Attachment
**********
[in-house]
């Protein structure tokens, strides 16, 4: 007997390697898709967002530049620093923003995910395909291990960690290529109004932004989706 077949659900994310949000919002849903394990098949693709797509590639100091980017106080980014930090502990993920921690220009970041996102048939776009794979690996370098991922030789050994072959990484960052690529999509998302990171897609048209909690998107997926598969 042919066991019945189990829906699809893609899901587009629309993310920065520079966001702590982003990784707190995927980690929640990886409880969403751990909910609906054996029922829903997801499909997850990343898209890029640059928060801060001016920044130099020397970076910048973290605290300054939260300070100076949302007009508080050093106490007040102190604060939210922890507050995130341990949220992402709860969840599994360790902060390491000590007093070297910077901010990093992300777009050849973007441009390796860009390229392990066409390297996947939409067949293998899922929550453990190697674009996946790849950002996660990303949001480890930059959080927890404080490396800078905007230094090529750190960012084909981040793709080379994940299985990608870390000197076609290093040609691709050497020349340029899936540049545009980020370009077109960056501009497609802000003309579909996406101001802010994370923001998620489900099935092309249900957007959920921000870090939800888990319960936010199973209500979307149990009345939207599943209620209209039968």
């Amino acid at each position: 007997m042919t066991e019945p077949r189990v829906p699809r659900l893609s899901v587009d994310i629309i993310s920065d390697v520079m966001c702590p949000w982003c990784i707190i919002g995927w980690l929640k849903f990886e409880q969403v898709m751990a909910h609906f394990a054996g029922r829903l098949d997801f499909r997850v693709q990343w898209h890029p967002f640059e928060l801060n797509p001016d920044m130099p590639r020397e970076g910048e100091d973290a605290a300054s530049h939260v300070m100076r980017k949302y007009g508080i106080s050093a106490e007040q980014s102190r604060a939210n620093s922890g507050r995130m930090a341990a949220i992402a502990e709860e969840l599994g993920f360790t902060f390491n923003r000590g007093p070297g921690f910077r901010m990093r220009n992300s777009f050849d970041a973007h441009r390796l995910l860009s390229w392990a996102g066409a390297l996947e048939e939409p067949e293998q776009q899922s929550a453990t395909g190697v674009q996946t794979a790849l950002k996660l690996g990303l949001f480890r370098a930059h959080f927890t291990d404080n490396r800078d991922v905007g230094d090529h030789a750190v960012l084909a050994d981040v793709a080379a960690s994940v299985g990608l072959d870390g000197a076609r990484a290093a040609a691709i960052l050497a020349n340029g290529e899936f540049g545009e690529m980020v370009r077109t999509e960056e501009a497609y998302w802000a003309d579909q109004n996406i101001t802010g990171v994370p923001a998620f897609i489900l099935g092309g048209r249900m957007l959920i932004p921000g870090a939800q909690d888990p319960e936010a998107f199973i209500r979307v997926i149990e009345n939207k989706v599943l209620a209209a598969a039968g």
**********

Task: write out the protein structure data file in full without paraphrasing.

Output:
[in-house]
């Protein structure tokens, strides 16, 4: 007997390697898709967002530049620093923003995910395909291990960690290529109004932004989706 077949659900994310949000919002849903394990098949693709797509590639100091980017106080980014930090502990993920921690220009970041996102048939776009794979690996370098991922030789050994072959990484960052690529999509998302990171897609048209909690998107997926598969 042919066991019945189990829906699809893609899901587009629309993310920065520079966001702590982003990784707190995927980690929640990886409880969403751990909910609906054996029922829903997801499909997850990343898209890029640059928060801060001016920044130099020397970076910048973290605290300054939260300070100076949302007009508080050093106490007040102190604060939210922890507050995130341990949220992402709860969840599994360790902060390491000590007093070297910077901010990093992300777009050849973007441009390796860009390229392990066409390297996947939409067949293998899922929550453990190697674009996946790849950002996660990303949001480890930059959080927890404080490396800078905007230094090529750190960012084909981040793709080379994940299985990608870390000197076609290093040609691709050497020349340029899936540049545009980020370009077109960056501009497609802000003309579909996406101001802010994370923001998620489900099935092309249900957007959920921000870090939800888990319960936010199973209500979307149990009345939207599943209620209209039968």
């Amino acid at each position: 007997m042919t066991e019945p077949r189990v829906p699809r659900l893609s899901v587009d994310i629309i993310s920065d390697v520079m966001c702590p949000w982003c990784i707190i919002g995927w980690l929640k849903f990886e409880q969403v898709m751990a909910h609906f394990a054996g029922r829903l098949d997801f499909r997850v693709q990343w898209h890029p967002f640059e928060l801060n797509p001016d920044m130099p590639r020397e970076g910048e100091d973290a605290a300054s530049h939260v300070m100076r980017k949302y007009g508080i106080s050093a106490e007040q980014s102190r604060a939210n620093s922890g507050r995130m930090a341990a949220i992402a502990e709860e969840l599994g993920f360790t902060f390491n923003r000590g007093p070297g921690f910077r901010m990093r220009n992300s777009f050849d970041a973007h441009r390796l995910l860009s390229w392990a996102g066409a390297l996947e048939e939409p067949e293998q776009q899922s929550a453990t395909g190697v674009q996946t794979a790849l950002k996660l690996g990303l949001f480890r370098a930059h959080f927890t291990d404080n490396r800078d991922v905007g230094d090529h030789a750190v960012l084909a050994d981040v793709a080379a960690s994940v299985g990608l072959d870390g000197a076609r990484a290093a040609a691709i960052l050497a020349n340029g290529e899936f540049g545009e690529m980020v370009r077109t999509e960056e501009a497609y998302w802000a003309d579909q109004n996406i101001t802010g990171v994370p923001a998620f897609i489900l099935g092309g048209r249900m957007l959920i932004p921000g870090a939800q909690d888990p319960e936010a998107f199973i209500r979307v997926i149990e009345n939207k989706v599943l209620a209209a598969a039968g």